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The Wayback Machine: Fireball XL5!

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Posted by: Byron Brewer, Contributing Editor
created 02/18/2013 - 6:25pm, updated 02/19/2013 - 12:43am

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Seeing – and already mourning – the brilliant animation of the cancelled Green Lantern: The Animated Series reminds me of one of the pleasures of my youth, the “Supermarionation” of the puppets who were the crew of Fireball XL5!

So hop aboard the Wayback Machine with me and off we go to the early ‘60s!

Fireball XL5 was a sci-fi children's show following the missions of spaceship Fireball XL5, commanded by Colonel Steve Zodiac of the World Space Patrol. The show was produced in 1962 by husband and wife team Gerry and Sylvia Anderson through their company APF, in association with ATV for ITCEntertainment and seen in the U.S.on NBC. (Enough Hollywood alphabet soup already!)

The show featured the Andersons' Supermarionation, a form of puppetry first introduced in Four Feather Falls (1960) and Supercar (1961) and used again in their subsequent productions such as Stingray and Captain Scarlet. Thirty-nine black-and-white (yep) half-hour episodes of Fireball XL5 were made on 35mm film: all future Anderson series were produced in color.

Set between the years 2062 and 2063, the ship’s crew included glamorous Doctor Venus, a doctor of space medicine; middle-aged navigator and engineer Professor Matthew Matic (lol); and co-pilot Robert, a transparent anthropomorphic robot who would most commonly proclaim “ON-OUR-WAY-HOME.” Robert (whom I could never find in a toy store and am still looking for today!) was the only character in an Anderson series that was actually voiced by Anderson himself, albeit with the aid of -- an artificial larynx! Spooky sound!

In the series, the World Space Patrol is based at Space City, located on an unnamed island in the South Pacific, headed by Commander Zero. Zero is assisted by Lieutenant Ninety. For unspecified reasons the 25-story T-shaped control tower at Space City rotates; in one episode a character inadvertently makes it rotate fast enough for those inside to suffer from vertigo.

Fireball XL5 patrolled Sector 25 of charted interstellar space (although there only appeared to be three sectors marked on the space chart seen in the Space City control room!). The patrols were missions of three months duration but the ship was also on call when at base.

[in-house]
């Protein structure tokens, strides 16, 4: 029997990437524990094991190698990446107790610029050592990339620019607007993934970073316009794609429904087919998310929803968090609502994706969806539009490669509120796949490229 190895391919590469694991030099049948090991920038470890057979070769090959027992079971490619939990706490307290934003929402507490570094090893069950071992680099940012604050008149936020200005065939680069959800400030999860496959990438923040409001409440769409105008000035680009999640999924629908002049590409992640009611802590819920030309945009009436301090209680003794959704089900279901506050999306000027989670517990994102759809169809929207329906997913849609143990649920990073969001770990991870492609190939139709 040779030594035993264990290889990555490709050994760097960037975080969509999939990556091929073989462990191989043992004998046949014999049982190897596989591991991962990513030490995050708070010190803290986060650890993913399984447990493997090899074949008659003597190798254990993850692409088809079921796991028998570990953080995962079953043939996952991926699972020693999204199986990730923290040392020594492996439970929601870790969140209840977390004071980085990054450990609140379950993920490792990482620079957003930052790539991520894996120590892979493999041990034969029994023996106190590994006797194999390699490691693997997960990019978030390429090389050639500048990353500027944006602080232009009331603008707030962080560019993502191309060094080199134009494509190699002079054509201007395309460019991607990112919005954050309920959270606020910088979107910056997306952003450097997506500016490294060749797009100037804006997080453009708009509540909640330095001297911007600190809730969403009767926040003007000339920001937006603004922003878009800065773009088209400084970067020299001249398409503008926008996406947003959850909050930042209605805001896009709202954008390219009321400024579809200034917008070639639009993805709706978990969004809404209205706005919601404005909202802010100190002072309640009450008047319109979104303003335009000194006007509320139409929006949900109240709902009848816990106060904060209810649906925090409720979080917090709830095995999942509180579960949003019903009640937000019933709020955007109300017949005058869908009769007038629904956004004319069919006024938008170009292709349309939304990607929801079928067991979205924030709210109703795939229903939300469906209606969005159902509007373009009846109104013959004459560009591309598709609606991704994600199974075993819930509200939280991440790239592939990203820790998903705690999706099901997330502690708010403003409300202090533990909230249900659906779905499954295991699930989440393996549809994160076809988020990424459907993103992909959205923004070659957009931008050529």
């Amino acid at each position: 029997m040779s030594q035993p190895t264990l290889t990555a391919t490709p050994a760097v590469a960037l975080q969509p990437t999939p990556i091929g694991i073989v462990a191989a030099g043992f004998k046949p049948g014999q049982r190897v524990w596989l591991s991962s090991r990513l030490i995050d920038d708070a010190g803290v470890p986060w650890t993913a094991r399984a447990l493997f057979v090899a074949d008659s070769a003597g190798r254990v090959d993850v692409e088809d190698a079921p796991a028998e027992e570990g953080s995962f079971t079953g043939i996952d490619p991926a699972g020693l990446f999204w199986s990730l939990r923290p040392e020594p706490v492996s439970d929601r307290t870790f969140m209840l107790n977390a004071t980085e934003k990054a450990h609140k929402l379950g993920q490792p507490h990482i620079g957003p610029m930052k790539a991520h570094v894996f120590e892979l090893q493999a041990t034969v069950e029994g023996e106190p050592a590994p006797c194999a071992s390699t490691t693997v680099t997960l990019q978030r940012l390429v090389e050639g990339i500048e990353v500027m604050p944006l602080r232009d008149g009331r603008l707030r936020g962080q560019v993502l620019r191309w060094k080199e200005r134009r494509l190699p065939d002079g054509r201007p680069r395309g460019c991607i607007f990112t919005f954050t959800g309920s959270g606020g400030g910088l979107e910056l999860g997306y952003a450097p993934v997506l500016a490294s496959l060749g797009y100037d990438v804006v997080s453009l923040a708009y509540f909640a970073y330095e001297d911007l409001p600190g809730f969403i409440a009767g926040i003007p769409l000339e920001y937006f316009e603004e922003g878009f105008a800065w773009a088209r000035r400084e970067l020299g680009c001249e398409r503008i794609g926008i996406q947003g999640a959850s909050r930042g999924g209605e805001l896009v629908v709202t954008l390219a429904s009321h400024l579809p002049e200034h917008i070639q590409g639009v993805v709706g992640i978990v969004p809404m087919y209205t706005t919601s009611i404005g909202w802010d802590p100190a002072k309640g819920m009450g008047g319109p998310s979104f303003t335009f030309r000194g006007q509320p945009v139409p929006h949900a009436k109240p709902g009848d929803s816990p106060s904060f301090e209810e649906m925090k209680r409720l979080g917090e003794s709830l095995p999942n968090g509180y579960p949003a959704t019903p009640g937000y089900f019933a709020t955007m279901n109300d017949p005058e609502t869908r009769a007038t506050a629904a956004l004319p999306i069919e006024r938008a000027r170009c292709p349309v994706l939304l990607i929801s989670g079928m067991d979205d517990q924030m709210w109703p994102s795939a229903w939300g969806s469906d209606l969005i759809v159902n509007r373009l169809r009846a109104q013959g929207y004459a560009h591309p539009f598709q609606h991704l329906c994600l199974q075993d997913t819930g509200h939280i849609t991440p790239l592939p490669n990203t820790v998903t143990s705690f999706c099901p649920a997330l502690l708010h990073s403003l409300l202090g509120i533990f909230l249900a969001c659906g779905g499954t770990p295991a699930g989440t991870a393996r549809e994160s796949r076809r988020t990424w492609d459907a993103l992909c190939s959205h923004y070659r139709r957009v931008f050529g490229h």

As for the titular ship itself, Fireball XL5 takes off utilizing a mile-long launch rail that culminates in a 40-degree incline, or sky ramp, which Anderson claims was inspired by an old Soviet design, a concept also used in the film When Worlds Collide. (Cool?)

The World Space Patrol included a fleet of at least 30 Fireball XL ships (an XL30 is referred to in “The Firefighters” episode), of which XL5 was the most famous. The ship itself is made up of two detachable sections. The winged nose cone, known as Fireball Junior, contained the cockpit and separated from the main body to land on other worlds. The rest of the ship contained a navigation bay, laboratory, huge lounge, workshops and separate crews’ quarters, along with fuel and main nutomic rocket motors for interstellar travel. The ship would generally remain stationed in orbit after arriving at an alien planet.

When Fireball XL5 returned to Space City, the whole ship would land horizontally (i.e. without separating) using its wings and retro-rockets. In the episode “The Forbidden Planet,” the aliens use a form of transporter (similar to that used in Star Trek, but of course pre-dating it!) but this technology was not available to the World Space Patrol.

If you ever have a chance to catch treasure recaptured on DVD, it is well worth the price. You can see how we kids enjoyed space adventure before the advent of “reality.”

 
 

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